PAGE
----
She came to awareness writhing on the ground in ecstacy. She opened her eyes. Her guide was gone. She tried to spring up to look for him, but managed only to slide in the mud of the riverbank. She struggled to her feet, wet and bereft. He was nowhere around.

That had been wonderful! But it had ended. It had ended, and now she was here in the world again, literally in the mud of existence.

She walked around in a circle, looking for any clue as to where he had gone. Footprints! She followed them. She was not sure they were his. She was not sure he was real. He might be only as real as the voice of her implant inside her.

Her implant. Right. “Match facial recognition. Who was he?”

“Your guide,” said the implant.

“I know that.” She followed the footprints to a street, but when they went up onto a paved road, they stopped. She looked around. Everything was closed and dusty. Dark shop windows looked at her like the despairing eyes of the muddy material world.

She heard a voice calling. It was in a foreign language, but she followed it. It led to the only shopfront that had light inside. Light: but only the light of artificial lighting. Not what she sought. Even so, she went in.

Someone came over to her wearing a white robe. “Sister, you are not dressed decently for prayers.”

“I have licked the toad and rolled on the riverbank.”

“Here.” He went into a back room and came out with a shawl for her to wear, and she covered herself with it, although it was no doubt getting muddy from her unclean touch as well. “What is your name?”

Because he wore the white robe like her guide, she said, “Katmer al Kattel.”

She stretched. She was there again! Everywhere! Infinite! It was Mysterious Union, and then words fell away and she had no thoughts but love.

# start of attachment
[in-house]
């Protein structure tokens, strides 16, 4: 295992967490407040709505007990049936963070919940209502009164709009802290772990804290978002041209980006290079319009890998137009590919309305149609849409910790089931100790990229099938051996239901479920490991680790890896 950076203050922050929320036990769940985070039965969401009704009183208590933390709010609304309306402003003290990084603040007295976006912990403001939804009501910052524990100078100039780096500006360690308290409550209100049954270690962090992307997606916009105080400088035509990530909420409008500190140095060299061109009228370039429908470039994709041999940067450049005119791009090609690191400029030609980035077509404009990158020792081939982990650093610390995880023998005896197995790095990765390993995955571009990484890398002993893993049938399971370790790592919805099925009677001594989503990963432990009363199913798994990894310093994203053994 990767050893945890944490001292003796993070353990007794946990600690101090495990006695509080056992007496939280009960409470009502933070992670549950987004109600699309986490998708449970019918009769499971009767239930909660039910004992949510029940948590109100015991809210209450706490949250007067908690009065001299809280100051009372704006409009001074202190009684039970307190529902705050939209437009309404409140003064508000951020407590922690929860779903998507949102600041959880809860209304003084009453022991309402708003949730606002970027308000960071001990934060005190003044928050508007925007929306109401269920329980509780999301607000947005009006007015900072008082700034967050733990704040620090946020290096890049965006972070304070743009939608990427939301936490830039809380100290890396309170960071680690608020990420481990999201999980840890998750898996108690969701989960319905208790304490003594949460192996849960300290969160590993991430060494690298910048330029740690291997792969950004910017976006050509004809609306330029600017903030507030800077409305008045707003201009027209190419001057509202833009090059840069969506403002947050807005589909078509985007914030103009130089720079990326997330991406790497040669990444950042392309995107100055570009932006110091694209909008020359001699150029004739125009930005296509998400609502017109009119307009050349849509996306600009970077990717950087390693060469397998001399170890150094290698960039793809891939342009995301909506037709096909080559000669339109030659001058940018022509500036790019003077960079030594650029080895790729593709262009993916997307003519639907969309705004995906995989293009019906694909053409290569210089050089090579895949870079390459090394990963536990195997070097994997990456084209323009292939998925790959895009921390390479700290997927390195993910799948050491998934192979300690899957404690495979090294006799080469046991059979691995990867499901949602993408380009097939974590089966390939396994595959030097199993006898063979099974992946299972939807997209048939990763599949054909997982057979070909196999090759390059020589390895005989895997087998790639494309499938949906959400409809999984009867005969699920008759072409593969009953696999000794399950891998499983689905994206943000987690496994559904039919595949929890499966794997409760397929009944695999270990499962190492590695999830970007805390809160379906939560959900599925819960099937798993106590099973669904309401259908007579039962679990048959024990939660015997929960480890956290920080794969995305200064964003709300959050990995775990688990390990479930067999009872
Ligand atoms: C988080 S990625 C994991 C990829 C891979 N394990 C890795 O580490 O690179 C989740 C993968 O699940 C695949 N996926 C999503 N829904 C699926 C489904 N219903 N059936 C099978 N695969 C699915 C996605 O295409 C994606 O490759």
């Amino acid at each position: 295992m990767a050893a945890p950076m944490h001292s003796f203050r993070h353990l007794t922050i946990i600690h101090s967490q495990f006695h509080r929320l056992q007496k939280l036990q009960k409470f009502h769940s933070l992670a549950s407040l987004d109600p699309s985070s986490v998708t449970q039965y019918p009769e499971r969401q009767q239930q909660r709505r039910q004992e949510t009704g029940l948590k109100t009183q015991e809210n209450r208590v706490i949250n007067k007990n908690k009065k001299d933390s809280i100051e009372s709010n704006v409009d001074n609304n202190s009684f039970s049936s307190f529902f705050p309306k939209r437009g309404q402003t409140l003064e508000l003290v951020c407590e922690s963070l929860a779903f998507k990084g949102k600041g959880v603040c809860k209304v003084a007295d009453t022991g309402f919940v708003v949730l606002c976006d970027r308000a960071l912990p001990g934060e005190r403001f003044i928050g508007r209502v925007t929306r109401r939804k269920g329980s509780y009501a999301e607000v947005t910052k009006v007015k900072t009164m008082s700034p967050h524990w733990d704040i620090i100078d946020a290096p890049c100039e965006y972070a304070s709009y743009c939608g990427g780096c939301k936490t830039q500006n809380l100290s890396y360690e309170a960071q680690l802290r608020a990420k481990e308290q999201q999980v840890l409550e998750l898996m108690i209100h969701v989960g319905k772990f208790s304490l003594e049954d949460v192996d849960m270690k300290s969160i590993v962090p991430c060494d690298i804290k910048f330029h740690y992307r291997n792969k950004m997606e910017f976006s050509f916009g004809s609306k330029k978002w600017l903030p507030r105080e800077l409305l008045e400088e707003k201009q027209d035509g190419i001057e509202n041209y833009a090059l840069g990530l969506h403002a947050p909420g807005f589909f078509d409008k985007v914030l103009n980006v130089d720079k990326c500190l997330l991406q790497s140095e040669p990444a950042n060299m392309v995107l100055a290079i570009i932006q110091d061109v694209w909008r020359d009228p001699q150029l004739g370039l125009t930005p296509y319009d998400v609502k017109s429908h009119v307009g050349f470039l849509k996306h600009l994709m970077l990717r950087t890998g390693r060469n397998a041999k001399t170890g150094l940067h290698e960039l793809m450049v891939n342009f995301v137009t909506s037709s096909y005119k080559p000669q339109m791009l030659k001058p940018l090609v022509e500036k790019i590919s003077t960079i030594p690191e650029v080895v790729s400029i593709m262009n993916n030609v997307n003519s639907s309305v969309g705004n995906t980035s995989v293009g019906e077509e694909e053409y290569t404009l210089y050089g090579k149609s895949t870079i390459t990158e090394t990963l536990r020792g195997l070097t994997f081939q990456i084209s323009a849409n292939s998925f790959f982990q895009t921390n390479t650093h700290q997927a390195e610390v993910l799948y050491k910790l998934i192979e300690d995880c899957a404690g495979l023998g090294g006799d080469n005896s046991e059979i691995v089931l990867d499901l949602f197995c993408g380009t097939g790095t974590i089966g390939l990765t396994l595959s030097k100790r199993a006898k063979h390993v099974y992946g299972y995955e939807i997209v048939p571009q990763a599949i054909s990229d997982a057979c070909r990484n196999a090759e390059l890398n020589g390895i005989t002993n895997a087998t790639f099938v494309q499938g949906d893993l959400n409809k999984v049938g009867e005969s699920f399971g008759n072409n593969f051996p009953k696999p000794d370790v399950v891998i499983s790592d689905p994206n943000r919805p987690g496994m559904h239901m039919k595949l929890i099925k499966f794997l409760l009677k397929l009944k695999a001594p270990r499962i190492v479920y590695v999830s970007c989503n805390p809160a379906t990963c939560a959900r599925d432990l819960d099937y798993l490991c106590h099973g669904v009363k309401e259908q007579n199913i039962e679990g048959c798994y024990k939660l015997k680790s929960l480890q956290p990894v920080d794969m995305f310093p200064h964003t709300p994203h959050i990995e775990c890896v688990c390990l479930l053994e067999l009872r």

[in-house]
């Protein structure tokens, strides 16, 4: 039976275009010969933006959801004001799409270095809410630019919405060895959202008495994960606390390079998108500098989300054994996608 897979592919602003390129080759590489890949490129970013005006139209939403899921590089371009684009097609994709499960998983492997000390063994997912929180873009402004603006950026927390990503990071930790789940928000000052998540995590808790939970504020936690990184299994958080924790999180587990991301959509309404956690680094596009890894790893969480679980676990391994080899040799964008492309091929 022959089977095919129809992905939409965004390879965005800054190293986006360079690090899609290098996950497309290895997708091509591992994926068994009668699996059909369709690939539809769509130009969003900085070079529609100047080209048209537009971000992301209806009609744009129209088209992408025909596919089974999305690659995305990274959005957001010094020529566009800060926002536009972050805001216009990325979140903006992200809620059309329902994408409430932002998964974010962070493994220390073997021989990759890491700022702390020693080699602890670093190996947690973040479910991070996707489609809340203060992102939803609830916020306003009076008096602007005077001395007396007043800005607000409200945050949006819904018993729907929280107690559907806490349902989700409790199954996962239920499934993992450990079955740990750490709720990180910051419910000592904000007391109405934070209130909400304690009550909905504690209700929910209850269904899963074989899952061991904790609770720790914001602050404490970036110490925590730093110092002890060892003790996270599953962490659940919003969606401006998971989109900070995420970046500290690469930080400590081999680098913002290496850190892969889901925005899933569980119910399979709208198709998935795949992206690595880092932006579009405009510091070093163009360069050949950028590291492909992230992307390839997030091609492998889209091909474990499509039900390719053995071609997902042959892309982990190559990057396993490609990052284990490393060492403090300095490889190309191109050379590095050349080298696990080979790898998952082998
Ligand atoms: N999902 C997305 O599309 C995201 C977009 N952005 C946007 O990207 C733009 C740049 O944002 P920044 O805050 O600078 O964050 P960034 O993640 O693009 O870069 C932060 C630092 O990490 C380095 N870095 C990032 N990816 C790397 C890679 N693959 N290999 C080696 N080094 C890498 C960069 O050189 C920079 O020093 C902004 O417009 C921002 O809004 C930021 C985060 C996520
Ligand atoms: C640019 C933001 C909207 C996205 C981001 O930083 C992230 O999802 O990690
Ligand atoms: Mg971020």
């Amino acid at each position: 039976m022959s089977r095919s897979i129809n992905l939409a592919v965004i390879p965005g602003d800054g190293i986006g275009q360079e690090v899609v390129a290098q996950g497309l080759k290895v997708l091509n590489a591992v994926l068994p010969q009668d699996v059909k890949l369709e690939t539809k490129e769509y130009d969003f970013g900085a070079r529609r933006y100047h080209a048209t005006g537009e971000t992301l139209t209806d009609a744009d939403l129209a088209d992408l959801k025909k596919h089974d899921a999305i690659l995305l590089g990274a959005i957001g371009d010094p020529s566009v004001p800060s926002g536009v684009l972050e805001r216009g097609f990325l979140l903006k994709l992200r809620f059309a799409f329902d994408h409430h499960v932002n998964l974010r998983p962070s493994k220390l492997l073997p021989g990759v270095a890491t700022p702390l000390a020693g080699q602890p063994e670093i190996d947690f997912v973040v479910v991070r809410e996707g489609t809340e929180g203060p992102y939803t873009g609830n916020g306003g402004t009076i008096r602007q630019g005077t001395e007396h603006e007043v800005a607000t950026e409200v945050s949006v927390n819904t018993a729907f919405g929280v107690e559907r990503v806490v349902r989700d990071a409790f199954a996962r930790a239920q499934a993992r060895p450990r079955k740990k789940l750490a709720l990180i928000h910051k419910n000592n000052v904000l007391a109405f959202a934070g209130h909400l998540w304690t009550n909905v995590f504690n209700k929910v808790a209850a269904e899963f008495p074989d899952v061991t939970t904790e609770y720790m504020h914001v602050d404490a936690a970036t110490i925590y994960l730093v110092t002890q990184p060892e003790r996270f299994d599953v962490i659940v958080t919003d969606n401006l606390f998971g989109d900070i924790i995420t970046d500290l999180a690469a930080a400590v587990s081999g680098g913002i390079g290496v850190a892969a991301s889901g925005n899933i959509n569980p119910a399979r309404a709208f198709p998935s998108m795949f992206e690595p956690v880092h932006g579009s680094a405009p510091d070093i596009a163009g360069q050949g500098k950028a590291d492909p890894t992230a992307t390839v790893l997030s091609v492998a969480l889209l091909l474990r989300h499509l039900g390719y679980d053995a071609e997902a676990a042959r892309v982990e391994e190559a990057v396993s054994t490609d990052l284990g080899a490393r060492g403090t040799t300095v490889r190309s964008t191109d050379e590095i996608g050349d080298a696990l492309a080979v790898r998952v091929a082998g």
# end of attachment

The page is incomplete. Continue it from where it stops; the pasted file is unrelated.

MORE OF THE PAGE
She came to awareness, and there was her guide! “You. I found you.”

“Yes, you found me. You found God. Do you want to experience the Mysterious Union again?”


“Will you do anything to experience it again?”

“Yes, anything!” What was she saying? Was she addicted to the Union? To the light? Oh, but she really would do anything to experience that again and again. “I would stay there forever if I could.”

“What if I told you that you could go to that light and stay there forever?”

“I want that.”

“Good. Good. Come with me.” He led her into the back room where the shawl had come from. He gave her a book. “You will go to work tomorrow with this book. Wait for the senator to come into your office. Then open this book. Tell him your new name. You will be with the light forever.”

“I will.” She took the book and left. She could hardly wait until tomorrow! For the first time since she had gotten her new implant, she was excited about going to work in the morning.

She put the book on her nightstand as if she were going to read it, but she told herself firmly not to open it until it was time. She was not going to mess this up. She barely slept that night. Her cat sniffed the book and mewed as if hurt and would not come into her bedroom again.

She brought the book to work in her purse. As always, she skipped the security screening out front by going in the staff entrance. She nodded absently at Joe, the guard assigned to the staff door desk, and went up to her office.

What would she read in the book when it was finally time to open it? She put the book on her desk and put her purse in the bottom desk drawer. She kept glancing at the book as the minutes ticked away. Why did she need to open the book when her boss was there? Why couldn’t she read it now? It didn’t matter. Her guide had been specific and she did not know if she would ever find him again or get another chance if she screwed this up. She could not risk losing her opportunity. She might very well be addicted, if it was possible to become instantly addicted after her first try.

The senator came in. “I’ve just heard something very disturbing in my intelligence briefing. What model is your new implant?”

That sudden switch to small talk was a bit of a non sequitur, but she did not bother trying to figure out why he was talking that way. It was time. “I am Katmer al Kattel.”

She opened the book. There was a flash of light. Light! But it was the wrong light. It had a beginning, coming from the book. There was a shock wave, pressure, a strange smell, and suddenly she hurt everywhere. It was not supposed to hurt!

Katmer went to the light. END

Erin Lale is the Acquisitions Editor at Eternal Press and Damnation Books. She was the editor of “Berserkrgangr Magazine” and owner of The Science Fiction Store. She recently edited “No Horns on These Helmets,” an anthology of Viking fiction.




robin dunn